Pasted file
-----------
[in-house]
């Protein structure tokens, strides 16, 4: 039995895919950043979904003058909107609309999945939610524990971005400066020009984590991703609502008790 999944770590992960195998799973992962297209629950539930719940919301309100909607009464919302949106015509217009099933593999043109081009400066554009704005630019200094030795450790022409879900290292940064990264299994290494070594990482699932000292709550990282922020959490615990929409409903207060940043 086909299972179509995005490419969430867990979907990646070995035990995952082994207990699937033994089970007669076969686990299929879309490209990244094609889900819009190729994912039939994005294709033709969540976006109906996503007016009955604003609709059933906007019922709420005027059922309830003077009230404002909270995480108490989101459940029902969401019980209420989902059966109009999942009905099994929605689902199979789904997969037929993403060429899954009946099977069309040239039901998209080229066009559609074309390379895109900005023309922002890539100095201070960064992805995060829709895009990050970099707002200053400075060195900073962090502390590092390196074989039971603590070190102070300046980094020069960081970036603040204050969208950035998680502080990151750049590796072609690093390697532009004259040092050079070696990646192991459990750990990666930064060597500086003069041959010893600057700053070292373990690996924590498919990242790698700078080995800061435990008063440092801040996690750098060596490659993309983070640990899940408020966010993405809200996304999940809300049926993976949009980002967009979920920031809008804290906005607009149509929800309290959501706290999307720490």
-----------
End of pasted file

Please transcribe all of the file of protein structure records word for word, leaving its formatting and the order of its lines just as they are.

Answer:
[in-house]
């Protein structure tokens, strides 16, 4: 039995895919950043979904003058909107609309999945939610524990971005400066020009984590991703609502008790 999944770590992960195998799973992962297209629950539930719940919301309100909607009464919302949106015509217009099933593999043109081009400066554009704005630019200094030795450790022409879900290292940064990264299994290494070594990482699932000292709550990282922020959490615990929409409903207060940043 086909299972179509995005490419969430867990979907990646070995035990995952082994207990699937033994089970007669076969686990299929879309490209990244094609889900819009190729994912039939994005294709033709969540976006109906996503007016009955604003609709059933906007019922709420005027059922309830003077009230404002909270995480108490989101459940029902969401019980209420989902059966109009999942009905099994929605689902199979789904997969037929993403060429899954009946099977069309040239039901998209080229066009559609074309390379895109900005023309922002890539100095201070960064992805995060829709895009990050970099707002200053400075060195900073962090502390590092390196074989039971603590070190102070300046980094020069960081970036603040204050969208950035998680502080990151750049590796072609690093390697532009004259040092050079070696990646192991459990750990990666930064060597500086003069041959010893600057700053070292373990690996924590498919990242790698700078080995800061435990008063440092801040996690750098060596490659993309983070640990899940408020966010993405809200996304999940809300049926993976949009980002967009979920920031809008804290906005607009149509929800309290959501706290999307720490």